I'm no Islamophobe. I've got Muslim friends and friends who adhere to other religions, or no religion, as well. I believe God speaks to people in many ways. However, I'm confused about why Islam is so paranoid about "images" of animals or people, thinking that they may arouse idolatry, and so protective of the Quran itself. It seems to me that perhaps one can so revere two pieces of cardboard with paper inside that reverence for God might take second place to this physical thing as well.

I'm a Christian, so the Bible is important to me. In my view, it is the most important source of God's word to man. Yet I'm not at all protective of the Bible itself. If someone wants to step on it, burn it, or deface or ruin it in any way, I'm not going to take offense. Rather, I'm likely to feel sorry for the person and try to find out what would make a person want to do that. In my view, God alone can judge, or perhaps punish that person for their intent. For my part, the Bible is cardboard and paper. Harming it does not do actual harm to God in any way, and God does not need me to help defend the Almighty. God is surely capable of self-defense against such puny creatures as we.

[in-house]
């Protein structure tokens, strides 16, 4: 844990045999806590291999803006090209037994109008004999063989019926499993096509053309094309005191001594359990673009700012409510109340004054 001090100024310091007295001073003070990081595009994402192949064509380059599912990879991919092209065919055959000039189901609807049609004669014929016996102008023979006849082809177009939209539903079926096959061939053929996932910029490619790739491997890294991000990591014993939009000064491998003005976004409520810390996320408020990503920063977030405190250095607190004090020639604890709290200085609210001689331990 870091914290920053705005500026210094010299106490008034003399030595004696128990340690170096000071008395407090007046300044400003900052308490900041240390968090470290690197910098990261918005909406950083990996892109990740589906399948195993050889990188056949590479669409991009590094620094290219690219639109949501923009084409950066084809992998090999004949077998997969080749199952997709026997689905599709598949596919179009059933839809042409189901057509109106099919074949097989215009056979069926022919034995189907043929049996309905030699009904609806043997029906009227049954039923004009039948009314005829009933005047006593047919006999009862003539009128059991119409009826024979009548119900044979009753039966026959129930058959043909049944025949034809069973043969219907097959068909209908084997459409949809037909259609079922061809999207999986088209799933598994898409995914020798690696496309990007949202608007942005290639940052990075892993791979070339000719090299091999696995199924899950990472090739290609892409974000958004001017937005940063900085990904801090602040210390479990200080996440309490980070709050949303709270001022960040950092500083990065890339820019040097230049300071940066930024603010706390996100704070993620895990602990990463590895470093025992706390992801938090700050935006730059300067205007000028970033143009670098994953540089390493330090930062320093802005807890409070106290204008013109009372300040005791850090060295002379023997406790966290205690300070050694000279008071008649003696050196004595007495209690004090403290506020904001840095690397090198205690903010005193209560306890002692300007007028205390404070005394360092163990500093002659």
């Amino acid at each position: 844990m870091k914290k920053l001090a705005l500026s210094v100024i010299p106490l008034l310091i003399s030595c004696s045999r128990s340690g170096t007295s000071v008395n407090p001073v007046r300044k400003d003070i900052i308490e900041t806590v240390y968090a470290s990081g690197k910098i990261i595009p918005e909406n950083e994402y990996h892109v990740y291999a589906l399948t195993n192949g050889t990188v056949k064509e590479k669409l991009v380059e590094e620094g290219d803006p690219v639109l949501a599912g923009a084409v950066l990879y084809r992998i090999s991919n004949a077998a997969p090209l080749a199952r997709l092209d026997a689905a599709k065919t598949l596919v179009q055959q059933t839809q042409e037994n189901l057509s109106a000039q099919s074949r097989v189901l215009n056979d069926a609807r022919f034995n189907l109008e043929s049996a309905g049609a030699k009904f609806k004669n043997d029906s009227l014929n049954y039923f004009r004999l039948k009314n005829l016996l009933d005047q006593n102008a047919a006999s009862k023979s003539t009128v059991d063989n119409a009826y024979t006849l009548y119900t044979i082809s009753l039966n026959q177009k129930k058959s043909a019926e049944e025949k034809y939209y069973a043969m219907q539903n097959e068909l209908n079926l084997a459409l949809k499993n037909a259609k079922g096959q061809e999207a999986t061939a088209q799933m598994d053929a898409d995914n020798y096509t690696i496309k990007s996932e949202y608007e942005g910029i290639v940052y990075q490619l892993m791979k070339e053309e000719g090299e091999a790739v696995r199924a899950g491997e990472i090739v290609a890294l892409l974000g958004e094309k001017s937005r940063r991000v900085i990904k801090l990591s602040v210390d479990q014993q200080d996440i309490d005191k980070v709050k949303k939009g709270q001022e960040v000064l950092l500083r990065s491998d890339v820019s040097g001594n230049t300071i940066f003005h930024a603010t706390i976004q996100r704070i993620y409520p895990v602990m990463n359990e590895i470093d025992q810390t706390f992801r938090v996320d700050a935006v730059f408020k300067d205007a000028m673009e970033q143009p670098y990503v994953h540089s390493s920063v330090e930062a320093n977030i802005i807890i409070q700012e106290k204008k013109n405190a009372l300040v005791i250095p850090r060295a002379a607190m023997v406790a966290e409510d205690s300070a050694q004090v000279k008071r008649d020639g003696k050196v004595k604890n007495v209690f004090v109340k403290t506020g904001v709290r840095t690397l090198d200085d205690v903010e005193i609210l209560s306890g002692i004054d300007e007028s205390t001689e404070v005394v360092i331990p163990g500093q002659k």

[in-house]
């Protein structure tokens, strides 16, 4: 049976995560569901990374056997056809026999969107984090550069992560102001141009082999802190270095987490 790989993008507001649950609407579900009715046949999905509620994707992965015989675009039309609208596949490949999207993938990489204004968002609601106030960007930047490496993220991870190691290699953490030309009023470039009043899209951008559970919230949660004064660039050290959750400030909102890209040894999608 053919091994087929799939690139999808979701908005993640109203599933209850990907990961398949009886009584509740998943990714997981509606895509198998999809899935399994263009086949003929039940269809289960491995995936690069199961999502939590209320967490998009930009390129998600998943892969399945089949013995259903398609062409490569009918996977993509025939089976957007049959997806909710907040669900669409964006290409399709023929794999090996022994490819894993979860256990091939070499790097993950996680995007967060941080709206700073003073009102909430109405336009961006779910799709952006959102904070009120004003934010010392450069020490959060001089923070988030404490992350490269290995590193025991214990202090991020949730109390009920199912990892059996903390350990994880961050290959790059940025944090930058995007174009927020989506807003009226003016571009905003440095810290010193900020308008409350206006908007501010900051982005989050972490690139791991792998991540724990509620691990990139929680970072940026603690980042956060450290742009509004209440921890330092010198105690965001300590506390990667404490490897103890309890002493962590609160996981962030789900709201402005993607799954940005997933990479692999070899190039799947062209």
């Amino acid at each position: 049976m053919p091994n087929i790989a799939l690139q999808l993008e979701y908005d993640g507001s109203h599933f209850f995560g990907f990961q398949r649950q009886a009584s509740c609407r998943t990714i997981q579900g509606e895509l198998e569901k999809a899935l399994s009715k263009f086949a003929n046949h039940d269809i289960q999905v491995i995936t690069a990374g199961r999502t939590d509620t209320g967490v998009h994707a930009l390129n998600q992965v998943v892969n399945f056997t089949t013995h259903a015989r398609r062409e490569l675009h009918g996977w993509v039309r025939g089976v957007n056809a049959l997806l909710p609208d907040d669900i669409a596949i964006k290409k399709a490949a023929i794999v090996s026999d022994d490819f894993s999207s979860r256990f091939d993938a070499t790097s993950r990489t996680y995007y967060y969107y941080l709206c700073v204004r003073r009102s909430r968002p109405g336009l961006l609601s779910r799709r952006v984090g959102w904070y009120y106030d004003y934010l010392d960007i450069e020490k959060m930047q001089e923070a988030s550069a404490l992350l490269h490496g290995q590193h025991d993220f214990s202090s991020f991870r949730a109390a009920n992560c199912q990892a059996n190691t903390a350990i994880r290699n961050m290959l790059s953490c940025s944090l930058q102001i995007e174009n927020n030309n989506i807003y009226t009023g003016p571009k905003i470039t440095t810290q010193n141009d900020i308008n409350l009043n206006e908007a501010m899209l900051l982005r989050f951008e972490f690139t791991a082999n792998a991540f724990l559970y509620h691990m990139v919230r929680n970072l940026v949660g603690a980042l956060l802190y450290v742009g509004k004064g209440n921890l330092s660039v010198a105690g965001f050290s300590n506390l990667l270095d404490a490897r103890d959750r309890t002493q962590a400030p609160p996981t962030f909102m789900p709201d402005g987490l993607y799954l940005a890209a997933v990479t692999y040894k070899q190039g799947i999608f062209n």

Today I read a story about an American soldier shooting up a Quran. A general ended up apologizing profusely, another officer produced a new Quran and kissed it before handing it over to some Islamic clerics, and the soldier was brought home in disgrace. I'd say the soldier was stupid and wrong to do what he did, and his act was disrespectful to Muslims, but I'd leave the idea of defending God out of the conversation about this incident. Allah can take care of Allah's interests, no doubt. The soldier's act was the latest in a series of such Quran desecrations where violent revenge was threatened or taken for the insult. It seems to me that the book itself has just as much potential for idolatry as a picture. It is a material thing, and it seems to me that it can become just as much an icon as any graven image or picture.